1) I am going to argue that partisanship is actually good. Partisanship is the way a democratic nation accommodates its many opposing viewpoints; democracy inherently cater to its constituents. While this may create some inefficiency in policy-making (the process is considerably lengthened), partisanship forces policies to undergo change to suit the needs of as many sides as possible. The democratic partisan system guarantees that policies go through great scrutiny (its harms, its benefits, its effects on the people, etc.) before they are passed. I believe well thought-out policies are better than those which do not go through the same process; the populace matters.
2) A system of government in which policymakers are not pressured by or accounting for its constituents is no democracy; it is an oligarchy. There are governmental systems which call themselves democracies, but are really oligarchies.
"The ability of the majority to choose who or what policies it wants is what makes a democracy good. As someone once said, democracy is power ‘by the people, for the people’.. literally. Anything less would not be a democracy."
If my opponent seeks to argue that oligarchies are bad, I will unilaterally agree with him. However, the resolution pertains only to democracies. If it fails, it is not a democracy. It is only a democracy in success, meaning we are arguing only whether or not successful democracies are good, not whether or not democracy is worth attempting. If a governmental system is graded by its success, a democracy is not only good, but one of the best.
- "the chances of [democracy's] success are extremely slim."
This statement is irrelevant unless my opponent can show that democracy's rate of failure and its consequences are worse than those of other governmental systems. Democracy is good because it succeeds in bringing about much greater total happiness than other systems of government.
I'm quite curious as to how my opponent defines a governmental system's success. What does it mean for a system to be successful?
- "The idea of beign micro-economically efficient and the prctice of capitalism is not independent to democracies. It can be seen in all variaties of governments"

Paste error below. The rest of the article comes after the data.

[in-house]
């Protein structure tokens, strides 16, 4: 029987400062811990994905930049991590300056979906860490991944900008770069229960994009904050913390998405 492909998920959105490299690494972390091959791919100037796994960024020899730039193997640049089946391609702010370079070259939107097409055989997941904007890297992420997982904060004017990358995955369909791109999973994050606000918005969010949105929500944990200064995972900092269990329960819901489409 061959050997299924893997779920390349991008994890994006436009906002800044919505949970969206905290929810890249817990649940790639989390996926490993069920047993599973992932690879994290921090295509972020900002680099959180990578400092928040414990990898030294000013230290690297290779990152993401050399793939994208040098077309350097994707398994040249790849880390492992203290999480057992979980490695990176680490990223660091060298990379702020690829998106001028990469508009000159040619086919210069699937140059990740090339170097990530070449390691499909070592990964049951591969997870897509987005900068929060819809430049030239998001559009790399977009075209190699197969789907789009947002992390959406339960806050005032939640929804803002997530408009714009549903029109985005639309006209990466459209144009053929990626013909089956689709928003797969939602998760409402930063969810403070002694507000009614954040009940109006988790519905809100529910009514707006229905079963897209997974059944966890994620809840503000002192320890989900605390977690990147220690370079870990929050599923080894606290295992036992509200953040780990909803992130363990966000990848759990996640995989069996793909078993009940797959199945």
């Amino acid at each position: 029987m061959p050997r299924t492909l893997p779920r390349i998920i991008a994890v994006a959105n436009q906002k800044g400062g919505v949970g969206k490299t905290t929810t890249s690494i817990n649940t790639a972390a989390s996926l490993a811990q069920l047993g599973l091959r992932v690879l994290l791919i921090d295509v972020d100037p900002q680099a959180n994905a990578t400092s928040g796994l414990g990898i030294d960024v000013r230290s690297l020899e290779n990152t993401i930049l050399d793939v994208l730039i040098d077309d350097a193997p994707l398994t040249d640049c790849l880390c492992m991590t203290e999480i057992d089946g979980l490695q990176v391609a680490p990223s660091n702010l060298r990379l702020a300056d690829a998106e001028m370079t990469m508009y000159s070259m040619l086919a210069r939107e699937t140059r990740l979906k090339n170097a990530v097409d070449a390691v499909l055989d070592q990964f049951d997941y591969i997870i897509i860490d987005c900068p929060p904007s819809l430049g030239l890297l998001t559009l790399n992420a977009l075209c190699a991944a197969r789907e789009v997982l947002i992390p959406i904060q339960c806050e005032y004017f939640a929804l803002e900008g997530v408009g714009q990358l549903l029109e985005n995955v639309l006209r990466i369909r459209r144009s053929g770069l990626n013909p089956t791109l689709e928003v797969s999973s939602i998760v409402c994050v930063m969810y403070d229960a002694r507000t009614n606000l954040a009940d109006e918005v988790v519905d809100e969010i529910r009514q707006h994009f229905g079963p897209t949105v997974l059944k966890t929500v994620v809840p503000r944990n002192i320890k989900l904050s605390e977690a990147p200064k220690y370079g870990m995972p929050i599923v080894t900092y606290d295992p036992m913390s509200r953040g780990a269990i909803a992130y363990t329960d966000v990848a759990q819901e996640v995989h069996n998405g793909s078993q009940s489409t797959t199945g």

Democracy is micro-economically efficient. That there exists other systems of government which employ capitalism doesn't mean this point is moot. Capitalism differs, is oftentimes nonexistent even, across various systems of government. A democratic capitalist system is superior to, say, a dictatorial capitalist system because while there are some limitations as to what suppliers can do (i.e. there are usual codified laws by the people-elected government which forbid unfair market manipulation such as forming monopolistic coalitions), suppliers are generally free to set the bar for themselves. It is the suppliers who know the in and outs of their market product through many instances of trial and error or acquired knowledge. Forcing suppliers to unnatural lows, for example, would cause the supplier to lose its ability to maintain its supply (it costs money to produce supplies), and can destroy the supply itself (lowering living standards). In terms of jobs, the supplier may be forced to fire all its workers, cutting off people's revenue, decreasing the total market income and cyclically destroy the economy. This is why totalitarian economic systems have never been successful: It is impossible for the government to account for each and every business or market in its nation's immeasurable numbers of localities. Allowing the suppliers greater freedom is one of democracy's strengths. Democratic capitalist systems are among the few which don't have its state assume control its suppliers/supplies.
- My opponent continues to point out potential weaknesses of democracy, but I've already admitted that democracy (and all systems of government) has weaknesses. I am arguing that democracy's strengths offset its weaknesses; trading efficiency of unilateral decision-making for better scrutinized policies/decisions and greater liberties and opportunities for a greater number of people makes a democracy one of the better systems of government. Under this, my greater liberties/powers argument still stands. My opponent completely drops this point and has not shown, in any way, why democracy is not good. (Ten points for House Democracy!!)
- My economic argument in favor of democracy still stands. My opponent only points out that other systems of governments can employ capitalism, but made no attempts to refute that democracy's economic system is good.
- Dmocratic societies provide greater opportunities for success. My opponent drops this point. (Five points for House Democracy!!)
- For the purposes of his arguments, my opponent should define what he thinks it means for a system of government to be successful or good.
I define a succesful government as one in which the governmnet is stable and the people are happy.
"My economic argument in favor of democracy still stands. My opponent only points out that other systems of governments can employ capitalism, but made no attempts to refute that democracy's economic system is good."